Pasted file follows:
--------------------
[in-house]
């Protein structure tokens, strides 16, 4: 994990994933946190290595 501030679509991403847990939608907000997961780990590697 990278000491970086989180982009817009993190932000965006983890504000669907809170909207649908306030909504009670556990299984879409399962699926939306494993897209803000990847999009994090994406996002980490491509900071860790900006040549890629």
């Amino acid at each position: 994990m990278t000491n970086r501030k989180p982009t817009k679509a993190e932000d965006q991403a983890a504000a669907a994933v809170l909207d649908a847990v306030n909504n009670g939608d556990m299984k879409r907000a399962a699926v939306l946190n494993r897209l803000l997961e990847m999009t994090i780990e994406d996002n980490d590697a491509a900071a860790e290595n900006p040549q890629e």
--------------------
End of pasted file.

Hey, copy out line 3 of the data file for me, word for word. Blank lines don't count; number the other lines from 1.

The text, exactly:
């Amino acid at each position: 994990m990278t000491n970086r501030k989180p982009t817009k679509a993190e932000d965006q991403a983890a504000a669907a994933v809170l909207d649908a847990v306030n909504n009670g939608d556990m299984k879409r907000a399962a699926v939306l946190n494993r897209l803000l997961e990847m999009t994090i780990e994406d996002n980490d590697a491509a900071a860790e290595n900006p040549q890629e």